UPC and SKU
SKUs are company specific. UPCs are unique. 12 digits = 1 billion. Sounds like too few to keep up with the bunch of products that exist today.
For the case of the Open Source Economy, where Distributed Market Substitution becomes a reality based on optimal products - the case for the UPC becomes strong. Keeping track of best versions is a good idea. Identifying an optimal version can promote its replication. Identify building block Modules in a Construction Set Approach can lead to collaboration. From the standpoint of generative construction sets - identifying the critical building blocks is important. Here OSE can join with UPC and GTIN standards to facilitate the open source economy.
Note that in the immediate sense - SKUs should be built upon the UPC - for transparent operation of Distributive Enterprises. Note in the article above you cannot price match on SKUs - these are company-specific - while you can on UPCs. It appears that an Optimal Economy would involve the transparency of the UPC.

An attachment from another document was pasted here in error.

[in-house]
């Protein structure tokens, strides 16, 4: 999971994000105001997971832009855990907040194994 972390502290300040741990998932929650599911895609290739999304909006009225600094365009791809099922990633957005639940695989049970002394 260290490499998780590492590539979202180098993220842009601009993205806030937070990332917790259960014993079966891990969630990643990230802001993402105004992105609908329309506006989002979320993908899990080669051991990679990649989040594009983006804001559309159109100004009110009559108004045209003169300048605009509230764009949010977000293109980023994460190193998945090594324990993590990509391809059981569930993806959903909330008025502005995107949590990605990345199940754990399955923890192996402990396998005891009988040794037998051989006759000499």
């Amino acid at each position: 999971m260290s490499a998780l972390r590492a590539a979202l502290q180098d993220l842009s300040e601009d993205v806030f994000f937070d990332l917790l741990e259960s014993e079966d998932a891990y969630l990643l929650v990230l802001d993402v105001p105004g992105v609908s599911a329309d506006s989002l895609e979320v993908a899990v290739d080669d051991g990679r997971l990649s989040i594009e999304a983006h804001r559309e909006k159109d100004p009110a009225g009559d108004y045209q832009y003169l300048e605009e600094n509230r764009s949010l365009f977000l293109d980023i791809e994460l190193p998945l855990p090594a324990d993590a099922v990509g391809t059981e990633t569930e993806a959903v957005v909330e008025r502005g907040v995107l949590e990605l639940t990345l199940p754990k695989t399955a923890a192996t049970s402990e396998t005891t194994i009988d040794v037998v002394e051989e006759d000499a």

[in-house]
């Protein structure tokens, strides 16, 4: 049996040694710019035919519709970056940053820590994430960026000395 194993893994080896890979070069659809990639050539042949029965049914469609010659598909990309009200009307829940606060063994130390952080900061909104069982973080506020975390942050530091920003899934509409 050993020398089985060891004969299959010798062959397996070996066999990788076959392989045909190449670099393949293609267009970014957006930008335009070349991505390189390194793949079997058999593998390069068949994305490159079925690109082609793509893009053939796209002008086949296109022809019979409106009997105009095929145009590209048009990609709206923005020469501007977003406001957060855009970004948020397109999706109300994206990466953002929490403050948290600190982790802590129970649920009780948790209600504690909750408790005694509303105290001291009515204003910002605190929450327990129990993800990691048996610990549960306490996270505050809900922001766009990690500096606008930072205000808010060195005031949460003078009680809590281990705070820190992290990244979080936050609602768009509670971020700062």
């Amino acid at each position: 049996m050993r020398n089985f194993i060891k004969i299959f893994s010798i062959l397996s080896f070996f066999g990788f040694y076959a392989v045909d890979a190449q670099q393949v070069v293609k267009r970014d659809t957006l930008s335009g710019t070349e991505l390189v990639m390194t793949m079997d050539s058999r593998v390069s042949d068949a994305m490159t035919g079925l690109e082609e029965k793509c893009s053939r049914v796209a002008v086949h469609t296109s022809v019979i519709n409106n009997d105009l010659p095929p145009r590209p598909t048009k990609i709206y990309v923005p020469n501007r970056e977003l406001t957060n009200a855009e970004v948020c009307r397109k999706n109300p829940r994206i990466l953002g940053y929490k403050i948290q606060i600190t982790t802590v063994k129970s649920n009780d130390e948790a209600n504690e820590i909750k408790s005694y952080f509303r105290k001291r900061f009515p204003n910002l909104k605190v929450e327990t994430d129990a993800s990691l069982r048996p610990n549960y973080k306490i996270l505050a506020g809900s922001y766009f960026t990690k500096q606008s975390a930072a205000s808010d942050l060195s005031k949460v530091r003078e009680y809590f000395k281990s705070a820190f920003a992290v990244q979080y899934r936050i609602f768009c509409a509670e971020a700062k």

UPC and EAN
UPC is north America only - rest of the world uses a 13 number EAN 
Standards, such as the UPC - facilitate identification. Thus - find the UPC to get unambiguous specifications.
For example - Menards says B816RR is 6 lb load rated - but searching under the UPC shows it's actually 50 lb rating. Trust the rating on sites that appear to have comprehensive information. To find a UPC - you can typically search for a Model Number (B816RR) and find a website that also shows a UPC for that product. In fact - sites with the UPC listed are naturally more transparent and trustworthy - as they allow for product cross-referencing - with any site that uses the UPC. Specifications should be thus reconciled, and identified with a good level of certainty.
TO be reconciled: